1. Start with the basics
You might assume your kid understands what it means to make resolutions, but even older children benefit from taking the time to talk about the meaning of the word.

Likewise, when explaining goal setting, it's important to focus on the positives. Some children have anxiety around meeting expectations, so explain the resolutions are goals THEY choose and start a discussion around how sometimes people work towards goals over long periods.

Resolutions aren't about perfection, they're about making improvements a step at a time. For kids who are too critical of themselves, this might also be a good chance to talk about how we learn from our goals even when we don't meet them. Changing habits takes consistent, focused work and commitment.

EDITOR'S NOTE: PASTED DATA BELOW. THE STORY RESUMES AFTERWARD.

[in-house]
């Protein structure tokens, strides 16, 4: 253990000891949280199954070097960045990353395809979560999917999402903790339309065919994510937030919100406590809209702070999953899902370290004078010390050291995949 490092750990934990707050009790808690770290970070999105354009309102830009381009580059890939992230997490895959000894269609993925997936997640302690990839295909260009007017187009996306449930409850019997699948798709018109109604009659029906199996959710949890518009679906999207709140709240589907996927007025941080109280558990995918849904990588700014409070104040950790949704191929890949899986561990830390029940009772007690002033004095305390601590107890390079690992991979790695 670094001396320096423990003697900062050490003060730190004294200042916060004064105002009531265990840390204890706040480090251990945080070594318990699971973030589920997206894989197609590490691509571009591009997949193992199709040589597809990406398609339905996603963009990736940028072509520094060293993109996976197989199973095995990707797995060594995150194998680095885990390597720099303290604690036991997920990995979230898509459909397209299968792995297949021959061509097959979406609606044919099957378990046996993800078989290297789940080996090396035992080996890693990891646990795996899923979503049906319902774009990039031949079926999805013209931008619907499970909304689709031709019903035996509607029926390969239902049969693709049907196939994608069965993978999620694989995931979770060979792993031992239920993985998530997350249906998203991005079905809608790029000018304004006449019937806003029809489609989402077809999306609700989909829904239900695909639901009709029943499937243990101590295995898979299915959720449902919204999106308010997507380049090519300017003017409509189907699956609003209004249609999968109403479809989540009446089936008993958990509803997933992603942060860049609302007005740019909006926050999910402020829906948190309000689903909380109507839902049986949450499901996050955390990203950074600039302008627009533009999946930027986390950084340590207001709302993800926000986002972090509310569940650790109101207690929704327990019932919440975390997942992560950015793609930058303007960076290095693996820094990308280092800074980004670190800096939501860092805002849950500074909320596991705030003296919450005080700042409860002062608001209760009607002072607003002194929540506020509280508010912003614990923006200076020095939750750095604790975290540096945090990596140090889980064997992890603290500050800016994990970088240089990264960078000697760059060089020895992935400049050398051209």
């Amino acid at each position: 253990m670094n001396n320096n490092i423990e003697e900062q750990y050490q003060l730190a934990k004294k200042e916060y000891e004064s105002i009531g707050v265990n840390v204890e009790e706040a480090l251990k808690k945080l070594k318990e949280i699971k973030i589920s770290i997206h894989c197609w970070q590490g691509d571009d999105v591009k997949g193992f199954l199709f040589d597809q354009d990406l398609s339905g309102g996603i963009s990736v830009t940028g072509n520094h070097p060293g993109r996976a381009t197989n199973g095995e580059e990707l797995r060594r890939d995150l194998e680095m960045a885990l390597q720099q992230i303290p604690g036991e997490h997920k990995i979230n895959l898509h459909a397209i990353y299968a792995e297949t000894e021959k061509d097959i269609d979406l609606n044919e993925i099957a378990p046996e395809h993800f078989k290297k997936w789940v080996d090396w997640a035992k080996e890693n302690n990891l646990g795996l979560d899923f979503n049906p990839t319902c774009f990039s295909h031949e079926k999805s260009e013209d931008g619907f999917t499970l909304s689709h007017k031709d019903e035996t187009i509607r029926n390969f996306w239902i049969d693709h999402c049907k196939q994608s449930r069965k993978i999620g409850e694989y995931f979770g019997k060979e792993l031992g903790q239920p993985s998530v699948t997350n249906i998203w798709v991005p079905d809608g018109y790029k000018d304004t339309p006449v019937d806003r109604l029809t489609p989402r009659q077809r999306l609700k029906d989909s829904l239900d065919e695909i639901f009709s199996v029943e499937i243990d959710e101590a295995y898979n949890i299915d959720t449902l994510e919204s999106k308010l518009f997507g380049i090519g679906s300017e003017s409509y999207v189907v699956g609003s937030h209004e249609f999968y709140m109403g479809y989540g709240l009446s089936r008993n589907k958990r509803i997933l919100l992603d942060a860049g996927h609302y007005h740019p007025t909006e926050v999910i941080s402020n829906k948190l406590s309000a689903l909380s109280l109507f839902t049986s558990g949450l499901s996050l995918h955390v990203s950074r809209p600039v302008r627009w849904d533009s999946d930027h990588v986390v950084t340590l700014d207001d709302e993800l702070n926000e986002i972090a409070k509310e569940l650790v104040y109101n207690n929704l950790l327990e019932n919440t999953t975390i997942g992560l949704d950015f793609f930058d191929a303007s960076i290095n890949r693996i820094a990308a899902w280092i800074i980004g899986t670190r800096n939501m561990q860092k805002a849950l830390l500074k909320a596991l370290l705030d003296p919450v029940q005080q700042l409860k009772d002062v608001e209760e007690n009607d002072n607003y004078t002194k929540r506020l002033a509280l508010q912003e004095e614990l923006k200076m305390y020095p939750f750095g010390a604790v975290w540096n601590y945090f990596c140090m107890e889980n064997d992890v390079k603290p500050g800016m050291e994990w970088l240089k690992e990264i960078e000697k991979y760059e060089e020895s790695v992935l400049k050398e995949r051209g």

Resolutions aren't the time for kids to be too hard on themselves or for parents to be too hard on their kids. Keep the conversation positive and about making growth. Anytime you can share real life examples with them helps, too.
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